DOHA, Qatar – The annual United Nations Climate Change Conference concluded with unresolved financing mechanisms and carbon emission reduction targets.
The aim of the 18th Conference of Parties (COP) was the same as the 17 ones that were previously held: to stabilize greenhouse gases in the atmosphere for a safer climate for the world. Most crucial in this year’s two-week multi-lateral negotiations were the future of the Kyoto Protocol (KP) and the Green Climate Fund.
The KP is the only existing legally binding treaty that expires at the end of the year. The KP requires developed countries or regions such as Japan and the European Union to reduce their collective greenhouse gas emissions by 5.2% over a five-year period.
At the COP18, the KP was renewed for an eight-year second commitment. But the KP found no oasis in Doha, with countries such as Canada, Japan, and Russia not making any commitment to the next period.
The reality of the devastation caused by Typhoon “Pablo” reverberated with the Philippine delegation, pushing the negotiators to fight harder for the future of the Filipino people. Their impassioned interventions brought the topic of finance back for discussion.
However, the Doha decision failed to mention figures that each country should give the Green Climate Fund, and how, exactly, the amount would be reached by 2020 onwards.
Instead, the Doha decision offered the Loss and Damage mechanism, wherein developed nations are supposed to compensate the vulnerably countries “immediately.” The text did not indicate who would give, how, and how much.
The Green Climate Fund was born in the COP16 in Cancun, Mexico, where the developed nations agreed to build a US$100-B annual fund by 2020. The purpose of the fund is to help developing nations cope with climate change.
By the end of COP18, an emotional Naderev “Yeb” Saño, deputy commissioner of the Philippines’ Climate Change Commission, said the Green Climate Fund “[remained] an empty shell.”
In his closing statement on behalf of the like-minded developing countries, Saño said, “[The developing countries] are disappointed not just by the weakness but the almost complete lack of ambition in the second commitment period of the KP… Once again, weak ambition by developed countries is going to prevent this COP from securing a robust outcome.”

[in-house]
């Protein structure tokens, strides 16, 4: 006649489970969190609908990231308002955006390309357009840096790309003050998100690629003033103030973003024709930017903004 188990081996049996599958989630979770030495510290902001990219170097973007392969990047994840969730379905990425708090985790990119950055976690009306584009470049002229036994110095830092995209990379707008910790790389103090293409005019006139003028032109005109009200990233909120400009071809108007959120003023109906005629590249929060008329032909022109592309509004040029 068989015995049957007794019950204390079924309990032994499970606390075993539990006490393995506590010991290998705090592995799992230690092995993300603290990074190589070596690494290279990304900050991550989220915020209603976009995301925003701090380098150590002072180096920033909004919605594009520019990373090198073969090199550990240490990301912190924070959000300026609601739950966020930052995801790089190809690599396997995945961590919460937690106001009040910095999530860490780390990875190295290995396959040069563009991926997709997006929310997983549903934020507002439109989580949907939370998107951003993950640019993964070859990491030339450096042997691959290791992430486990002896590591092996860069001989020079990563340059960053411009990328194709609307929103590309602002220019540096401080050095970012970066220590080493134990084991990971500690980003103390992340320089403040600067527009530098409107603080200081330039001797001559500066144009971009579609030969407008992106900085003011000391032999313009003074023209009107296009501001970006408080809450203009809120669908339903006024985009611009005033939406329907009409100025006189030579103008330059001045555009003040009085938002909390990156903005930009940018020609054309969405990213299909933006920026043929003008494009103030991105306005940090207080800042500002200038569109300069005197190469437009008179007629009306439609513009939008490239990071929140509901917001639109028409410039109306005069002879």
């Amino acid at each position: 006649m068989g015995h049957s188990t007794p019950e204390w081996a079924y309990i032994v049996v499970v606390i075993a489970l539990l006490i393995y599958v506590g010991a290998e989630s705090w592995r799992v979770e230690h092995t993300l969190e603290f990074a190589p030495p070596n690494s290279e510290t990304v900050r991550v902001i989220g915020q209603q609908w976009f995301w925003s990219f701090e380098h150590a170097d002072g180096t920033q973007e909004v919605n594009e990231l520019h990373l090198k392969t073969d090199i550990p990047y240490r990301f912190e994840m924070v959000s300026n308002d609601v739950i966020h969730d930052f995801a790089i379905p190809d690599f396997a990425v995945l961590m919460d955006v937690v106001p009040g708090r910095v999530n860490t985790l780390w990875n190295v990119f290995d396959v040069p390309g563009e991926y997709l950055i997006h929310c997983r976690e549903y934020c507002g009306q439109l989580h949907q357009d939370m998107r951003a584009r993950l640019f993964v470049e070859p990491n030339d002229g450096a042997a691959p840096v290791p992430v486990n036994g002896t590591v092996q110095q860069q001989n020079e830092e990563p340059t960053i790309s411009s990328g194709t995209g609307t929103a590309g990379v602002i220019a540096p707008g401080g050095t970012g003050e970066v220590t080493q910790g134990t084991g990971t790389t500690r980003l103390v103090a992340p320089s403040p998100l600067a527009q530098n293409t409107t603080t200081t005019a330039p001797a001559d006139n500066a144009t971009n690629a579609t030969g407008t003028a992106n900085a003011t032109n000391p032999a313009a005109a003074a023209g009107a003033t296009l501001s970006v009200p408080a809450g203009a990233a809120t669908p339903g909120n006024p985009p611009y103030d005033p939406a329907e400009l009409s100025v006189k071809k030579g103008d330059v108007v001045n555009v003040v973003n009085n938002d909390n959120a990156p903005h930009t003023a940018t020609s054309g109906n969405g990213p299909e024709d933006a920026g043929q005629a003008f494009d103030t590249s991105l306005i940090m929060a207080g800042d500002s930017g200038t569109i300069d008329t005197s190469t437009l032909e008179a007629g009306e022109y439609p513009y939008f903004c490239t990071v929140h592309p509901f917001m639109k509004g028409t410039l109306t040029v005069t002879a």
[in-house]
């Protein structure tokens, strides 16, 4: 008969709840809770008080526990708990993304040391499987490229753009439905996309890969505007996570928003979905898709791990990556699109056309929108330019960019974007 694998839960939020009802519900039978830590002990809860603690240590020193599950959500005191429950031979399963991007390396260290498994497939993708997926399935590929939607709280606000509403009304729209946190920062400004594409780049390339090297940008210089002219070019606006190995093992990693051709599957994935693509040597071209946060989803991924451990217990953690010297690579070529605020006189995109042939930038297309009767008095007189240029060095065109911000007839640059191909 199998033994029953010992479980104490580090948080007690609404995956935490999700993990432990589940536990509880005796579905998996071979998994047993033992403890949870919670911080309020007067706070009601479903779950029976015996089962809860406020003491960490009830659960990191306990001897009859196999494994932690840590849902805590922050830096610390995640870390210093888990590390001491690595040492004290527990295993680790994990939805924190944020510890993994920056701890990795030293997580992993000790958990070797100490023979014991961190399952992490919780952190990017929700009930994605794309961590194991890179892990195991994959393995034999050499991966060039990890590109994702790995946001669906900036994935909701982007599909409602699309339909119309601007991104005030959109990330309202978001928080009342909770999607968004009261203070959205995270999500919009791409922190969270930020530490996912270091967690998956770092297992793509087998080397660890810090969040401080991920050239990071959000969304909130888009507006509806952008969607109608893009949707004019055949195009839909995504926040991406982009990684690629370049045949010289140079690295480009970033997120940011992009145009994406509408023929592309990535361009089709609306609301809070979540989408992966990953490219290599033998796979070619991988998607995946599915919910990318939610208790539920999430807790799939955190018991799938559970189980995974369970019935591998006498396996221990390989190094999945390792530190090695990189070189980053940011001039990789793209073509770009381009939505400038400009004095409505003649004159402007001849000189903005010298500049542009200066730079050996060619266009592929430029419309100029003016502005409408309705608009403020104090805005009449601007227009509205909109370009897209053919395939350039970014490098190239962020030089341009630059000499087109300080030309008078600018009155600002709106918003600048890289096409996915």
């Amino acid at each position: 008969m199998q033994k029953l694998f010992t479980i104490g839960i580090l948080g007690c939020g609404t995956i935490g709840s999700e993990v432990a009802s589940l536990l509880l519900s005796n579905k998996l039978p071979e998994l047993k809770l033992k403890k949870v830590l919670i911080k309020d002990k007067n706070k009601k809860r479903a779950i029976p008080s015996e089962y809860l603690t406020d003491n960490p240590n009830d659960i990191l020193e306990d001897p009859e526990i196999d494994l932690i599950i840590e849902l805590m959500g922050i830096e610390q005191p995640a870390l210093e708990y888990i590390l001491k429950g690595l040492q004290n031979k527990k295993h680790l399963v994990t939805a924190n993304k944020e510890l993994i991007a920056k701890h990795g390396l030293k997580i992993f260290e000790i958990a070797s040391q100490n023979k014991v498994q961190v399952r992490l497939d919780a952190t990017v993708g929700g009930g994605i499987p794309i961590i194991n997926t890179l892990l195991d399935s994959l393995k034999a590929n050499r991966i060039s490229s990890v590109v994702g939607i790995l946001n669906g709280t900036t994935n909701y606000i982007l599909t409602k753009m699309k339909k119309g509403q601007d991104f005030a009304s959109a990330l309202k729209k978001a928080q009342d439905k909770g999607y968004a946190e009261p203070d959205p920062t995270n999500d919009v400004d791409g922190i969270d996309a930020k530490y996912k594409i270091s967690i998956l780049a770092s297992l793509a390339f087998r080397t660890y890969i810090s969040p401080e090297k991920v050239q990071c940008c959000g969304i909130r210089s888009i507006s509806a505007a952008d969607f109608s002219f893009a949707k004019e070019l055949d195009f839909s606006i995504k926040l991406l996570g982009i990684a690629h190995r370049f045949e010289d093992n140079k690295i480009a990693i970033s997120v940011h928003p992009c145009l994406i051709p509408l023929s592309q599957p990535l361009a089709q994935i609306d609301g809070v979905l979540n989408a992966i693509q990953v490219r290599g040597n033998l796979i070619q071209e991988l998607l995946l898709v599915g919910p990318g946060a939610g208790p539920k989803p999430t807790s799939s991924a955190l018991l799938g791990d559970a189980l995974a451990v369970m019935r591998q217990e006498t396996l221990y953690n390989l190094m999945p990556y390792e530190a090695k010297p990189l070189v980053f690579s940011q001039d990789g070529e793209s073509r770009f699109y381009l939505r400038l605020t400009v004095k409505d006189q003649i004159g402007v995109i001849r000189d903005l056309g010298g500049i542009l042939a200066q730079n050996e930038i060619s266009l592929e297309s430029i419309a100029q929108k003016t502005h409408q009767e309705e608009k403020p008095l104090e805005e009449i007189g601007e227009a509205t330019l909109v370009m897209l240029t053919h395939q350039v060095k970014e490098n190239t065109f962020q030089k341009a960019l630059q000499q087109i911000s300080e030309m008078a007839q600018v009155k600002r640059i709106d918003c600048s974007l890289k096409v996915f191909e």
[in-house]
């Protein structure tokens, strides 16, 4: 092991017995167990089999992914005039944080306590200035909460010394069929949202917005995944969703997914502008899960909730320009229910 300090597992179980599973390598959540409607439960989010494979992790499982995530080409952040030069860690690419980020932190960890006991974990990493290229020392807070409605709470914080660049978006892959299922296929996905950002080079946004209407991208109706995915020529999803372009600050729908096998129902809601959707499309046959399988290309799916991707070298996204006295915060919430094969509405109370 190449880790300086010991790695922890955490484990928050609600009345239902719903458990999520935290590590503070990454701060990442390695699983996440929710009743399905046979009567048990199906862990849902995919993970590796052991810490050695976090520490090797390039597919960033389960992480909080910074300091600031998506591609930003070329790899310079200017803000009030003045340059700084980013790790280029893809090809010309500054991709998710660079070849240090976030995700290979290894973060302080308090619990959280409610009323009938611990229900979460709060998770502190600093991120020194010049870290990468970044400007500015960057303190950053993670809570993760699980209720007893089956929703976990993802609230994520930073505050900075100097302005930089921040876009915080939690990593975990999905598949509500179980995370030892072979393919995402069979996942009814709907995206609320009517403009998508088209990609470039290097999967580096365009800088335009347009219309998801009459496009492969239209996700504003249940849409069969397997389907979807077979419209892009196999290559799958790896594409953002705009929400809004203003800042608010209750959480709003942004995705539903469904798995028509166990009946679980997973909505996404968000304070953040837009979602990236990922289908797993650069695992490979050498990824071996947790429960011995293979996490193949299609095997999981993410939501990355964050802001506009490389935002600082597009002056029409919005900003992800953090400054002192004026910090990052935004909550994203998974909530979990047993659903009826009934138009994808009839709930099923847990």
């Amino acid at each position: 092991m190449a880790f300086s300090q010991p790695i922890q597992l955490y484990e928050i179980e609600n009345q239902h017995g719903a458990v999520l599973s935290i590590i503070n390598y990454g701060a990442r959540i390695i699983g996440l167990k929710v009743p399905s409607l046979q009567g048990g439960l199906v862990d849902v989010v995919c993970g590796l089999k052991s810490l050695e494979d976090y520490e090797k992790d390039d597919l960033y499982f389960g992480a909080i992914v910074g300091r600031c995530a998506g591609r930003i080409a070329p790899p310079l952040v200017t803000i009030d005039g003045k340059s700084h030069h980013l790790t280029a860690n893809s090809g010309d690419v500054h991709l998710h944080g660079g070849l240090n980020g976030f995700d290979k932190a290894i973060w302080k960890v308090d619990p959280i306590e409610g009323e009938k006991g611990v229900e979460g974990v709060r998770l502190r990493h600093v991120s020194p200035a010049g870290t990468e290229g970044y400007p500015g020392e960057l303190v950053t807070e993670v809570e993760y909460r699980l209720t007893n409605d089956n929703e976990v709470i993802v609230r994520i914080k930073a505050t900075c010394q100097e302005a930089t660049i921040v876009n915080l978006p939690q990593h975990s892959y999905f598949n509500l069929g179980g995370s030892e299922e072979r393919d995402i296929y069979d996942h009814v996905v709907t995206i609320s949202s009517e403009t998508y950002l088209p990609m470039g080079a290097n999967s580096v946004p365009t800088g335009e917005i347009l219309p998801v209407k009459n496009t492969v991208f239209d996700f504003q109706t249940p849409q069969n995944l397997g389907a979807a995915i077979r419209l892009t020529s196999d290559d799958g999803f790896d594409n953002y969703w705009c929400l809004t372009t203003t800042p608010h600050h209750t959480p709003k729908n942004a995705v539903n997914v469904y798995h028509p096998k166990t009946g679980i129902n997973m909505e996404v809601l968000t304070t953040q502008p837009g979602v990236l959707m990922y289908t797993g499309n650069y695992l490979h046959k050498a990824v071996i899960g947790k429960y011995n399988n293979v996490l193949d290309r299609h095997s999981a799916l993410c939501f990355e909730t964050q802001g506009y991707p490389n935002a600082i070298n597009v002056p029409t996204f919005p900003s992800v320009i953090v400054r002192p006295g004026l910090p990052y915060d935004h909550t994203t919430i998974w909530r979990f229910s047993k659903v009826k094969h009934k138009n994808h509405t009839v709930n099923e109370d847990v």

In the second commitment of the KP, the targets were much more ambitious. The treaty demanded developed countries to reduce their carbon emissions by 25-40%. This is only natural, considering that global carbon emissions have increased exponentially since the KP was agreed upon in 1997.
But yet another COP ended without definite and tangible solutions to the effects of climate change.
In Saño’s speech to the plenary, he told the world leaders, “Perhaps we have taken significant steps in Doha that allows us to say that Doha was the place where the world found that flicker of hope, but not the place where we turned things around.”
He continued: “[And] 2012 was the year that we found the will to restore the balance in the process, but not the year we found the courage and the will to address the climate crisis.”
John M. Broder of the New York Times remarked, “It has long been evident that the United Nations talks were at best a partial solution to the planetary climate change problem, and at worst an expensive sideshow.”
The Doha decision, or indecision, leaves developing countries such as the Philippines no choice but to depend on ourselves. We look to the homegrown innovations, the necessary resilience of our people, and the commitment of our political leaders.
Saño returns home remaining optimistic. On his personal Facebook page, he stated: “Doha resulted in a politically balanced outcome, but it was far from addressing the climate crisis. The struggle for climate justice lives on. We will do it even one person at a time, one day at a time.” – Rappler.com